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Characterization of a complex glucocorticoid response unit in the phosphoenolpyruvate carboxykinase gene.

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  • Research Article
  • Biology
  • Design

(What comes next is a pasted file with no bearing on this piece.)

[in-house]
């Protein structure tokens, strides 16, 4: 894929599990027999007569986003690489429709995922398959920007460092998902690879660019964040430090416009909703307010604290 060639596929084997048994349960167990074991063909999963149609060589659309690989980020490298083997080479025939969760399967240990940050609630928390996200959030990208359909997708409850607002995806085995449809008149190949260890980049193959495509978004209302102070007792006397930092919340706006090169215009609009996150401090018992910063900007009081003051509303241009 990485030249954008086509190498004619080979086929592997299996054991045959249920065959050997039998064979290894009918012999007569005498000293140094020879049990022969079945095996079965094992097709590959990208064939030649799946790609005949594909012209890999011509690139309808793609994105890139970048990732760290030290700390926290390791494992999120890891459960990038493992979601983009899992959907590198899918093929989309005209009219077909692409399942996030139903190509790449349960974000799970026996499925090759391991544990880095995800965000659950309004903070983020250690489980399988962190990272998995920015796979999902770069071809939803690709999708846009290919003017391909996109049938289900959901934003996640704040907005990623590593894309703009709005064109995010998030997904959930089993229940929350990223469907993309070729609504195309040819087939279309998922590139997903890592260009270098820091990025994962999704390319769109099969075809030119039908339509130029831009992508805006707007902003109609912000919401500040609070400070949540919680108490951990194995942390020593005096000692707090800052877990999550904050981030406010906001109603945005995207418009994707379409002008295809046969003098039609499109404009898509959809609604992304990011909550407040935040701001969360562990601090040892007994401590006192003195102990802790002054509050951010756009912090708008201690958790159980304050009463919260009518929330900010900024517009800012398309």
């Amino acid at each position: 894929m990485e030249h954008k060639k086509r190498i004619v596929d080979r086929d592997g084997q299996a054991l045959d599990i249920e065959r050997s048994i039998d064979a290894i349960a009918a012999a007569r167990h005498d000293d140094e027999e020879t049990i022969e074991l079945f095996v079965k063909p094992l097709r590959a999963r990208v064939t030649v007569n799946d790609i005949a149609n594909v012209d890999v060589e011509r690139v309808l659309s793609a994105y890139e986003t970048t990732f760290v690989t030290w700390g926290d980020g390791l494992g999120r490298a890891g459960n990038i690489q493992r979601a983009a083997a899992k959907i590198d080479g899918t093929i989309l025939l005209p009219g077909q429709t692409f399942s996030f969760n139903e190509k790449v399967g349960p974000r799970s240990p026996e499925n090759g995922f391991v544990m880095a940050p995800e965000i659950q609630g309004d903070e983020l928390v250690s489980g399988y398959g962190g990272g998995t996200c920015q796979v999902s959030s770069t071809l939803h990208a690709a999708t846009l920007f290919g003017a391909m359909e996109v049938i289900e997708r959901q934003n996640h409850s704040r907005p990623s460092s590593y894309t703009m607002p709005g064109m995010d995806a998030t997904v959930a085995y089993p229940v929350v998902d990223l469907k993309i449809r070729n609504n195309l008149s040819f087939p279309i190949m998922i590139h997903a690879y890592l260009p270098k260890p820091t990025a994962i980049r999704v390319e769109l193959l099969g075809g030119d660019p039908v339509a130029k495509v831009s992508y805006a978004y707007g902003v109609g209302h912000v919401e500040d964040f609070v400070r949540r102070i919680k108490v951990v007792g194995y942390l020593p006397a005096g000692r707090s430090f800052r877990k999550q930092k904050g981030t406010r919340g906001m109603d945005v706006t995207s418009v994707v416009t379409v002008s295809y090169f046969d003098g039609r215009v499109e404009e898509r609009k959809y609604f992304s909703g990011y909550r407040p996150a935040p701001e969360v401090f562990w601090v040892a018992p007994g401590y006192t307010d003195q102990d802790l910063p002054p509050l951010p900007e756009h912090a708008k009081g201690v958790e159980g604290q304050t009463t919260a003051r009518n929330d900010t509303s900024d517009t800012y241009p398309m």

The minimal DNA sequence required for glucocorticoid induction of the phosphoenolpyruvate carboxykinase (PEPCK) gene in H4IIE rat hepatoma cells was defined. This novel glucocorticoid response unit (GRU) spans about 110 base pairs (bp) and includes two receptor-binding elements plus two accessory factor-binding elements. Purified glucocorticoid receptor bound to two regions (GR1 and GR2) between -395 and -349 bp relative to the transcription start site. Factors in crude rat liver nuclear extract bound to DNA in the regions -455 to -431 and -420 to -403 bp, which are designated accessory factor 1 (AF1) and accessory factor 2 (AF2) elements, respectively. Gel retardation analysis revealed that at least two proteins bound to AF1 and that they were distinct from the protein(s) that bound to AF2. Various combinations of GR1, GR2, AF1, and AF2 were fused to the chloramphenicol acetyltransferase (CAT) reporter gene and cotransfected with a glucocorticoid receptor expression plasmid (pSVGR1) into H4IIE cells to identify the functional GRU. Neither the glucocorticoid receptor binding region nor the accessory factor binding region alone was sufficient to confer glucocorticoid responsiveness. The two components of the glucocorticoid receptor binding region functioned independently, and each accounted for half of the maximal response, provided the accessory factor elements were present. Similarly, deletion of either AF1 or AF2 diminished glucocorticoid induction of the PEPCK gene to approximately half of the maximum. We propose that the complex PEPCK gene GRU provides the stringent regulation required of this critical enzyme in liver.

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